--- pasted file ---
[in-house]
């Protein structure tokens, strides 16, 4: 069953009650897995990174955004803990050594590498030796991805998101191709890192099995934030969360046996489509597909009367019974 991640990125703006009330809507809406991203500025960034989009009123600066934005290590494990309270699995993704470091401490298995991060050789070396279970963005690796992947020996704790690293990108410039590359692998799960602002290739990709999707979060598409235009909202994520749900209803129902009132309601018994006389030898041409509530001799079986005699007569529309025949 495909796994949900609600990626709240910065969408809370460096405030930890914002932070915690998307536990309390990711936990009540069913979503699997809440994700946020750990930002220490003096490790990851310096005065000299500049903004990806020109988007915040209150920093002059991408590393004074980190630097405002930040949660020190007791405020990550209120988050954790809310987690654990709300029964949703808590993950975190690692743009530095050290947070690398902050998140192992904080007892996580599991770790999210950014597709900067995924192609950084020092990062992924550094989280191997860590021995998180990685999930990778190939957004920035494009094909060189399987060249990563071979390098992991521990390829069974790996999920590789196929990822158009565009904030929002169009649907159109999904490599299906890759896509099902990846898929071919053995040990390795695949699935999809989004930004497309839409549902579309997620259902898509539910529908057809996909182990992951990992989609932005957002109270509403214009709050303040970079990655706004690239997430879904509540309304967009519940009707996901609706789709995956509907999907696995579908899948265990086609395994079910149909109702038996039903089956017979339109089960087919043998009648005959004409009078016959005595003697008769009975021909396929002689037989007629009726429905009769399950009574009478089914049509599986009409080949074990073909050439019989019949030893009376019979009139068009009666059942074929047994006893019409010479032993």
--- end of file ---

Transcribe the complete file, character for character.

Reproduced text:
[in-house]
């Protein structure tokens, strides 16, 4: 069953009650897995990174955004803990050594590498030796991805998101191709890192099995934030969360046996489509597909009367019974 991640990125703006009330809507809406991203500025960034989009009123600066934005290590494990309270699995993704470091401490298995991060050789070396279970963005690796992947020996704790690293990108410039590359692998799960602002290739990709999707979060598409235009909202994520749900209803129902009132309601018994006389030898041409509530001799079986005699007569529309025949 495909796994949900609600990626709240910065969408809370460096405030930890914002932070915690998307536990309390990711936990009540069913979503699997809440994700946020750990930002220490003096490790990851310096005065000299500049903004990806020109988007915040209150920093002059991408590393004074980190630097405002930040949660020190007791405020990550209120988050954790809310987690654990709300029964949703808590993950975190690692743009530095050290947070690398902050998140192992904080007892996580599991770790999210950014597709900067995924192609950084020092990062992924550094989280191997860590021995998180990685999930990778190939957004920035494009094909060189399987060249990563071979390098992991521990390829069974790996999920590789196929990822158009565009904030929002169009649907159109999904490599299906890759896509099902990846898929071919053995040990390795695949699935999809989004930004497309839409549902579309997620259902898509539910529908057809996909182990992951990992989609932005957002109270509403214009709050303040970079990655706004690239997430879904509540309304967009519940009707996901609706789709995956509907999907696995579908899948265990086609395994079910149909109702038996039903089956017979339109089960087919043998009648005959004409009078016959005595003697008769009975021909396929002689037989007629009726429905009769399950009574009478089914049509599986009409080949074990073909050439019989019949030893009376019979009139068009009666059942074929047994006893019409010479032993």